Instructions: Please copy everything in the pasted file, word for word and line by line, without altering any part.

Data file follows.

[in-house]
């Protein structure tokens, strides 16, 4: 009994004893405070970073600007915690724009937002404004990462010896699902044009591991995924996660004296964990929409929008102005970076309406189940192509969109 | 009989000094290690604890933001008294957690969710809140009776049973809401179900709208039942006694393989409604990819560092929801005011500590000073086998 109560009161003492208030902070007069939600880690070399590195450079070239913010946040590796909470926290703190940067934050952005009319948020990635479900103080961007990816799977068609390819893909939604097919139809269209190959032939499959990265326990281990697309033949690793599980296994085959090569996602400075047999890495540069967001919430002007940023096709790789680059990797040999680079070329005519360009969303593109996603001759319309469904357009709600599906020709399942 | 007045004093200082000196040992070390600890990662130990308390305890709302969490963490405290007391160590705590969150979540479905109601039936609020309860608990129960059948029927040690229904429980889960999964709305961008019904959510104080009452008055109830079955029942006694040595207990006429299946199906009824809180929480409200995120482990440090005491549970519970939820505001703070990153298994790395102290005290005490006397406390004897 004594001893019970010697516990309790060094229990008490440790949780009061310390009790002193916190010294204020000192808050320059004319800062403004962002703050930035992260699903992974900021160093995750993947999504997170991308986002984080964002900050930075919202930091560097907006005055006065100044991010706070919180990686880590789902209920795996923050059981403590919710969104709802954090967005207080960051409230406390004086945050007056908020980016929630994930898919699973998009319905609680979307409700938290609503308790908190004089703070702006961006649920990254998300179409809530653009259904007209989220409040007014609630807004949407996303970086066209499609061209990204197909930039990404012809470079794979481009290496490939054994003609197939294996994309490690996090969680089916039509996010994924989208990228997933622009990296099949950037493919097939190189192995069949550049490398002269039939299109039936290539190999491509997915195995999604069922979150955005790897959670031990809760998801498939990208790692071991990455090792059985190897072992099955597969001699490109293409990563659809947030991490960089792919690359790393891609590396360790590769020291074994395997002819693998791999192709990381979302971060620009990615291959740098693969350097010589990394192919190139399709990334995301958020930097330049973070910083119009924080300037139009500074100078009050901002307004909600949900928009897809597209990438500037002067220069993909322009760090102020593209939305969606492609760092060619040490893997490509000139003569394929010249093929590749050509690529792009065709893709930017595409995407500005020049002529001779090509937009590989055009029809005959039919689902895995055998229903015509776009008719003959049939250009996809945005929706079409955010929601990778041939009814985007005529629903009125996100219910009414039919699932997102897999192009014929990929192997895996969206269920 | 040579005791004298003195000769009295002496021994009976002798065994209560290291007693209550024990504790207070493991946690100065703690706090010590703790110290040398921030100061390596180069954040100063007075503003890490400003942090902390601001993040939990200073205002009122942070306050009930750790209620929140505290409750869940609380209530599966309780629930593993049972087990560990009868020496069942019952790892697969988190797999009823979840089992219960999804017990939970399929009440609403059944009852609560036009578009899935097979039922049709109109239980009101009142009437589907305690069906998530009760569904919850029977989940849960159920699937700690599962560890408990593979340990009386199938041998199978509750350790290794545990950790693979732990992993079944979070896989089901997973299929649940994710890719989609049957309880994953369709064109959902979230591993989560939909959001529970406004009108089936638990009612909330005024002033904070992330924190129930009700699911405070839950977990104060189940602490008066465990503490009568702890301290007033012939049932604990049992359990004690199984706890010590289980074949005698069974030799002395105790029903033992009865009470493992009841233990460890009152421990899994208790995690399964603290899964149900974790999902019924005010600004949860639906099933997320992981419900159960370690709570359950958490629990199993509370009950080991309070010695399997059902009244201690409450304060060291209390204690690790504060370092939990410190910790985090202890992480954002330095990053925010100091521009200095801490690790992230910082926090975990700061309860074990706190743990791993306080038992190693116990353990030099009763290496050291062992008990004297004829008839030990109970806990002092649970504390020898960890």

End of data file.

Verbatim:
[in-house]
């Protein structure tokens, strides 16, 4: 009994004893405070970073600007915690724009937002404004990462010896699902044009591991995924996660004296964990929409929008102005970076309406189940192509969109 | 009989000094290690604890933001008294957690969710809140009776049973809401179900709208039942006694393989409604990819560092929801005011500590000073086998 109560009161003492208030902070007069939600880690070399590195450079070239913010946040590796909470926290703190940067934050952005009319948020990635479900103080961007990816799977068609390819893909939604097919139809269209190959032939499959990265326990281990697309033949690793599980296994085959090569996602400075047999890495540069967001919430002007940023096709790789680059990797040999680079070329005519360009969303593109996603001759319309469904357009709600599906020709399942 | 007045004093200082000196040992070390600890990662130990308390305890709302969490963490405290007391160590705590969150979540479905109601039936609020309860608990129960059948029927040690229904429980889960999964709305961008019904959510104080009452008055109830079955029942006694040595207990006429299946199906009824809180929480409200995120482990440090005491549970519970939820505001703070990153298994790395102290005290005490006397406390004897 004594001893019970010697516990309790060094229990008490440790949780009061310390009790002193916190010294204020000192808050320059004319800062403004962002703050930035992260699903992974900021160093995750993947999504997170991308986002984080964002900050930075919202930091560097907006005055006065100044991010706070919180990686880590789902209920795996923050059981403590919710969104709802954090967005207080960051409230406390004086945050007056908020980016929630994930898919699973998009319905609680979307409700938290609503308790908190004089703070702006961006649920990254998300179409809530653009259904007209989220409040007014609630807004949407996303970086066209499609061209990204197909930039990404012809470079794979481009290496490939054994003609197939294996994309490690996090969680089916039509996010994924989208990228997933622009990296099949950037493919097939190189192995069949550049490398002269039939299109039936290539190999491509997915195995999604069922979150955005790897959670031990809760998801498939990208790692071991990455090792059985190897072992099955597969001699490109293409990563659809947030991490960089792919690359790393891609590396360790590769020291074994395997002819693998791999192709990381979302971060620009990615291959740098693969350097010589990394192919190139399709990334995301958020930097330049973070910083119009924080300037139009500074100078009050901002307004909600949900928009897809597209990438500037002067220069993909322009760090102020593209939305969606492609760092060619040490893997490509000139003569394929010249093929590749050509690529792009065709893709930017595409995407500005020049002529001779090509937009590989055009029809005959039919689902895995055998229903015509776009008719003959049939250009996809945005929706079409955010929601990778041939009814985007005529629903009125996100219910009414039919699932997102897999192009014929990929192997895996969206269920 | 040579005791004298003195000769009295002496021994009976002798065994209560290291007693209550024990504790207070493991946690100065703690706090010590703790110290040398921030100061390596180069954040100063007075503003890490400003942090902390601001993040939990200073205002009122942070306050009930750790209620929140505290409750869940609380209530599966309780629930593993049972087990560990009868020496069942019952790892697969988190797999009823979840089992219960999804017990939970399929009440609403059944009852609560036009578009899935097979039922049709109109239980009101009142009437589907305690069906998530009760569904919850029977989940849960159920699937700690599962560890408990593979340990009386199938041998199978509750350790290794545990950790693979732990992993079944979070896989089901997973299929649940994710890719989609049957309880994953369709064109959902979230591993989560939909959001529970406004009108089936638990009612909330005024002033904070992330924190129930009700699911405070839950977990104060189940602490008066465990503490009568702890301290007033012939049932604990049992359990004690199984706890010590289980074949005698069974030799002395105790029903033992009865009470493992009841233990460890009152421990899994208790995690399964603290899964149900974790999902019924005010600004949860639906099933997320992981419900159960370690709570359950958490629990199993509370009950080991309070010695399997059902009244201690409450304060060291209390204690690790504060370092939990410190910790985090202890992480954002330095990053925010100091521009200095801490690790992230910082926090975990700061309860074990706190743990791993306080038992190693116990353990030099009763290496050291062992008990004297004829008839030990109970806990002092649970504390020898960890």